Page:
Techno-economic and socio-economic modelling of energy in road transport to inform climate policy

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Mulholland, Eamonn
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University College Cork
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The release of increasing amounts of anthropogenic greenhouse gas emissions and the corresponding global temperature rise has prompted a growing political consensus on a decarbonised future to prevent any sustained economic or environmental harm. Many countries are using modelling tools to develop strategies and policy measures to deliver timely and effective reductions of harmful greenhouse gas emissions across all energy related sectors. Techno-economic models have a track record in developing low carbon pathways from a technical standpoint, though they have generally failed to adequately account for the underlying socio-economic behaviour which drives consumers in their choices. This thesis highlights and addresses this failing in two parts with a focus on road transport, one of the most difficult sectors to decarbonise. The first part of this thesis reviews the functionality of techno-economic road transportation models and identifies the limitations associated with their operation. The thesis expands upon the International Energy Agency’s global techno-economic simulation transport model, MoMo, with a focus on the freight sector. Next, a national focus is provided, building and applying a simulation techno-economic model of Ireland’s light commercial vehicle stock. This is soft-linked with an optimisation model of the Irish energy system, Irish TIMES. This multi-model methodology is then applied to Ireland’s private car sector, where the limitations of using techno-economic modelling techniques in isolation are identified. The second part of this thesis develops novel socio-economic approaches and integrates these with techno-economic models. A review of socio-economic modelling methods within transport models is performed, identifying the options available for integration with other models. These methods are then tested on the Irish and Danish private car sector, where a consumer choice model is built and integrated with a techno-economic simulation model. Finally, this integration is further coupled with a TIMES optimisation model, focusing on Denmark, which uses a time travel budget to further include behavioural realism into transport focused modelling. The contribution of this thesis is the improvements made to the modelling methods and more robust evidence base for developing sound low-carbon policy measures by integrating technoeconomic and socio-economic frameworks coupled with a combination of optimisation and simulation modelling methods within the road transportation sector.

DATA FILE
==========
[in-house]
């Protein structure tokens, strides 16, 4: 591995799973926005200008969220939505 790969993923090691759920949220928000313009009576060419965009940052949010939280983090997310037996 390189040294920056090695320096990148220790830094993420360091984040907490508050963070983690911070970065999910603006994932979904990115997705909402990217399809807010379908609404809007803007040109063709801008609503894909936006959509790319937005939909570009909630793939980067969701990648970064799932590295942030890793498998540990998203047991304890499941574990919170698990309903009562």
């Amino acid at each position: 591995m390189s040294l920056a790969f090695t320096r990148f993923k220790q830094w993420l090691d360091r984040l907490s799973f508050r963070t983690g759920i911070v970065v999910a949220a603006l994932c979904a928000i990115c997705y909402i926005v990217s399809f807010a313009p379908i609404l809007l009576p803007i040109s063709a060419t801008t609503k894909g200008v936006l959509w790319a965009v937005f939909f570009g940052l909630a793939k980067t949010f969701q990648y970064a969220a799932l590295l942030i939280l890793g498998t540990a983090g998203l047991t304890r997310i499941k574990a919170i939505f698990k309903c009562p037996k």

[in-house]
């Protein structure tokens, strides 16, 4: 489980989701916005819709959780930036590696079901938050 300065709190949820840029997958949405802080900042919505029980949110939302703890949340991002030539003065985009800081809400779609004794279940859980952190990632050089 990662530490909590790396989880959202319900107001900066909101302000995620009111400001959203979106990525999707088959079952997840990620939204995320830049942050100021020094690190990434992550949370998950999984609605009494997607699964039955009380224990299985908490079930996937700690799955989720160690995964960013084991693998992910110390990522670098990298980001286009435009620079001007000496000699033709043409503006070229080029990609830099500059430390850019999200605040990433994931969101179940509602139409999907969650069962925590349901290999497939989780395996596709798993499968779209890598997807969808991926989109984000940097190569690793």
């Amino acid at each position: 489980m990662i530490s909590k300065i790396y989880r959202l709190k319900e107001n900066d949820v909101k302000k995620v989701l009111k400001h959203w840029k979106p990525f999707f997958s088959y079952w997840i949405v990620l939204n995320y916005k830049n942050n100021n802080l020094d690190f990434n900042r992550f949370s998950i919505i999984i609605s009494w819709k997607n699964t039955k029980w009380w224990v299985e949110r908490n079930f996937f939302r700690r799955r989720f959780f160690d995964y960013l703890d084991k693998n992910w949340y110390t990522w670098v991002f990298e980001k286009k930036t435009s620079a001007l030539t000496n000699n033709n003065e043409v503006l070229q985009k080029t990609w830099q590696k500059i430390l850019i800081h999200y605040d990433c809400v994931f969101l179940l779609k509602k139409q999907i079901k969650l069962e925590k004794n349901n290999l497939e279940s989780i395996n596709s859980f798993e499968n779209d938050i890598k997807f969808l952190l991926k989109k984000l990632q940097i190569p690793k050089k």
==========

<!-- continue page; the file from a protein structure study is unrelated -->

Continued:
Techno-economic , Socio-economic , Transportation , Policy , Energy modelling
Mulholland, E. 2017. Techno-economic and socio-economic modelling of energy in road transport to inform climate policy. PhD Thesis, University College Cork.
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